Stephen Jackson and Splitter/Green/Blair might be enough to upgrade one of the top three or four rotation pieces, but realize you’re grabbing a questionable player for that (Josh Smith?). The simple truth of the matter is the Spurs best three players are too good to upgrade and two of them have aged out of matching the Thunder or Heat–unless Duncan from earlier in the season makes it to the playoffs.

  • ThatBigGuy

    Since the last title in 2007, the Spurs’ Defensive Efficiency + Offensive Efficiency rankings are as follows:

    2007-2008: 3 + 15 = 18
    2008-2009: 6 + 10 = 16
    2009-2010: 9 + 9 = 18
    2010-2011: 10 + 2 = 12
    2011-2012: 11 + 1 = 12
    2012-2013: 4 + 4 = 8

    The combined efficiency totals for the 2005 and 2007 titles? 8 and 7, respectively.

    Tim’s playing better than he has in 4 seasons. Tony has never been better. Kawhi, Green, and Splitter are all 15-20% better than last season. This Spurs team is legitimately better than they have been since 2007.

    I have lots of faith in this team as currently constructed.

  • Craig Thomas

    Should they though is the question? Didn’t realize but we are actually 2nd in DREBs but 23rd in overall rebounding precisely because we are last in OREBs. So, is that a good thing for us? We don’t have any 2nd shot opportunities in order to prevent transition offensive. I guess the question boils down to: do the Spurs need 2nd chance opportunities to win playoff games?

  • Sven

    Its actually the other way around. The spurs elect to leave the glass on offence, just to get back in time on defense. I dont know the numbers, but im pretty sure we dont give up a lot of fastbreak points of missed shots (is there a stat for this?) I think its a major part in why the defense has been so good, everyone gets to where they need to be in time. Make sense?

  • Sander

    I am afraid that most of the Spurs fans are seriously unfair towards Stephen Jackson and his potential impact come playoff time.

    Yes, he has struggled with his shot this year (not only percentage-wise but also selection-wise). Yes, he has, at times, the tendency to act like a teenage girl. But with that being said, Captain Jack is, in my opinion, a crucial part of our bench.

    He has the oh-so-important “nasty” in him. He does not hesitate from doing anything, and I do mean anything necessary for winning. Although he has aged quite remarkably, he is still one of the most unpleasant players to play against (the likes of Ron Artest, Tony Allen, Gerald Wallace come to mind). He is totally capable of guarding multiple positions, he is still more than decent all-around player. Stephen can pass as good as any other wing-man in the league (not talking about superstars KD and LBJ of course). I still believe he can improve his shooting percentage in play-offs and he is, to this day, able to create his own shot off the dribble. In addition, his 6’8” frame allows him to rebound quite well. But wait, there is more – he knows the system, he has tremendous trust in Timmy and Pop and in this stage of his career, he must have an unwavering desire for that second (and probably last) championship ring.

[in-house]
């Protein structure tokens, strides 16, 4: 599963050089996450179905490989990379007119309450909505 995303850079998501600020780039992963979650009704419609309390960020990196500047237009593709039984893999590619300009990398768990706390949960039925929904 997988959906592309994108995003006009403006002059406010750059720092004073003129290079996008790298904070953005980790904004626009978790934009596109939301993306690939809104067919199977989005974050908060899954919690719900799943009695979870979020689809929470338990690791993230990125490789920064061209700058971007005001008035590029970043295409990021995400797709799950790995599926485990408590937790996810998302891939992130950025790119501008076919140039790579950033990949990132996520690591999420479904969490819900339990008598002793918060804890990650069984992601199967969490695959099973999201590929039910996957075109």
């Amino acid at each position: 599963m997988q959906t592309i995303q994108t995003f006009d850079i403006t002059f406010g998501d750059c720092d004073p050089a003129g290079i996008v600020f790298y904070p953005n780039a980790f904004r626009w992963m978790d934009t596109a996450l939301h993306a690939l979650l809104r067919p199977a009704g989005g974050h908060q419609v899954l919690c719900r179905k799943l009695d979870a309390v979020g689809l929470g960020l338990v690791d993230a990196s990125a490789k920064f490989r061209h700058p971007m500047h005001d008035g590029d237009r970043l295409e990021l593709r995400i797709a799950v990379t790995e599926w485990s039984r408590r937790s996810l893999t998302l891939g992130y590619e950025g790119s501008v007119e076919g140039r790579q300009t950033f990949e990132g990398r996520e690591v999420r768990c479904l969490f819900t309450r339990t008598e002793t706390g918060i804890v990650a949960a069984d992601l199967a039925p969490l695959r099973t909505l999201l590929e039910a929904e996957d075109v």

When I look at the potential match-ups all the way to the finals, I can only find a few players on his position, who he could not handle in slow-paced, grit-and-grind elimination games. Those few include the aforementioned LBJ and KD, but then again, who is capable of shutting those guys down (apart from themselves or a well-rounded team-effort).

    Of course, all those notions are all useless, if Jack lets his emotions get the best of him. The same characteristics that could make him a liability, could as well make him irr-(expletetive)-replaceable in play-offs.

    PS: I am from Europe and therefore English is not my native language, so I apologize up front for potential grammar mistakes.

    PPS: I found this site a couple of weeks ago. Have been visiting each and every day since. Please keep it up! Big up from Estonia!

  • Derek Brown

    I think RC and Pop have proven that they know what they are doing, 4 rings and the best winning percentage in the last 14+ years. No other team can say that. Can’t win a ring every year. The Spurs have spoiled us.

  • Andrew A. McNeill

    Honestly, I don’t think it matters. As good of an offensive team as the Spurs are, it’s more important to get back on defense in the event they don’t score than chase offensive boards. I think you’re likely to give up more points going after OREBs and getting out of position than you would gain by getting the OREB and scoring.